Presentation on theme: "Recycling CFLs Is a Retail-based Collection Program the Answer? Vicki Fulbright Communication Manager Ecos Consulting 503.525.2700."— Presentation transcript:
Recycling CFLs Is a Retail-based Collection Program the Answer? Vicki Fulbright Communication Manager Ecos Consulting firstname.lastname@example.org 503.525.2700 ext. 121 2003 Northwest Hazardous Waste Conference June 2, 2003
Outline About Ecos Consulting Background information Proposed Retail-based Project –Stakeholder process, program components, budget –Strengths –Weaknesses –Recommendations Conclusions
Ecos Profile Founded 1997; 40+ employees with offices in Portland, Oregon, Southern California, and Durango, Colorado Market transformation coupled with resource acquisition –Research and policy Natural Resources Defense Council California Energy Commission Green Seal The Energy Foundation –Program design and implementation Northwest Energy Efficiency Alliance ENERGY STAR® Residential Lighting Program Other clients: Energy Trust of Oregon, Idaho Power, Tacoma Power, PSE, CPUC, Nevada Power, Sierra Pacific Power Co., SMUD, MEEA
Ecos Profile cont. Designing and implementing award-winning programs over 130 utility territories for six years Cost effectiveness – deliver kWh at $0.02 - $0.04/kWh Broad range of services Relationships –Retailers & manufacturers –Energy Star program drivers (EPA, DOE, NRDC) –Utility organizations & customers –National labs Passion for energy efficiency and the environment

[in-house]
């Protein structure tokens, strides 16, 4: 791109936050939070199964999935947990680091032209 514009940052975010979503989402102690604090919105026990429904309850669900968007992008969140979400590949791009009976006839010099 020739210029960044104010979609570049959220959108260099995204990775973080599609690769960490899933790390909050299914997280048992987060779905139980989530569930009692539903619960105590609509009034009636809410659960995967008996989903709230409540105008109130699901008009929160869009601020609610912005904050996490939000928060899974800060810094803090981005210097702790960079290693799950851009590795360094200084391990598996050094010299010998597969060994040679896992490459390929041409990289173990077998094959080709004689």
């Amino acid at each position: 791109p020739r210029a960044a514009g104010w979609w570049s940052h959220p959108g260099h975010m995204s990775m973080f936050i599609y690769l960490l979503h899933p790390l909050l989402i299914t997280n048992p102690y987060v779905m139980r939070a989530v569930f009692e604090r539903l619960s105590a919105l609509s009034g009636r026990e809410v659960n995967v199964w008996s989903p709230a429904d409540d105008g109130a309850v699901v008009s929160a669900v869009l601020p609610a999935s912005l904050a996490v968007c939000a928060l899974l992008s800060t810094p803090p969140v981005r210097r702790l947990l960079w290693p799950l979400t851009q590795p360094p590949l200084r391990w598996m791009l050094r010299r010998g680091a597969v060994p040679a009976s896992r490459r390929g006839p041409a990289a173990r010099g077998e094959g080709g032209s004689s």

Background: CFLs and Mercury Health hazards of mercury profound and well understood – 10% of American women have concentrations of Hg in their blood that exceed safe levels Fluorescent lamps contain small amount of mercury, both linear and compact fluorescent lamps (CFLs) No likely near-term prospect for finding mercurys substitute
Background cont. Vast majority of fluorescent lighting substitutes for less energy efficient lighting alternatives, namely incandescent lamps. Prevents substantial mercury emissions at coal-fired power plants, which account for about 55% of total U.S. electricity production.
Background cont. Energy Crisis 2001: 8.5 million CFLs distributed –56.8% in WA –29.2% in OR –9.9% in ID –4.0% in MT The Oregonian publishes front-page article winter 2002, Seattle Post-Intelligencer fall 2002 Group of sponsors commission Zero Waste Alliance to facilitate the design of a pilot project to recycle CFLs from households in Oregon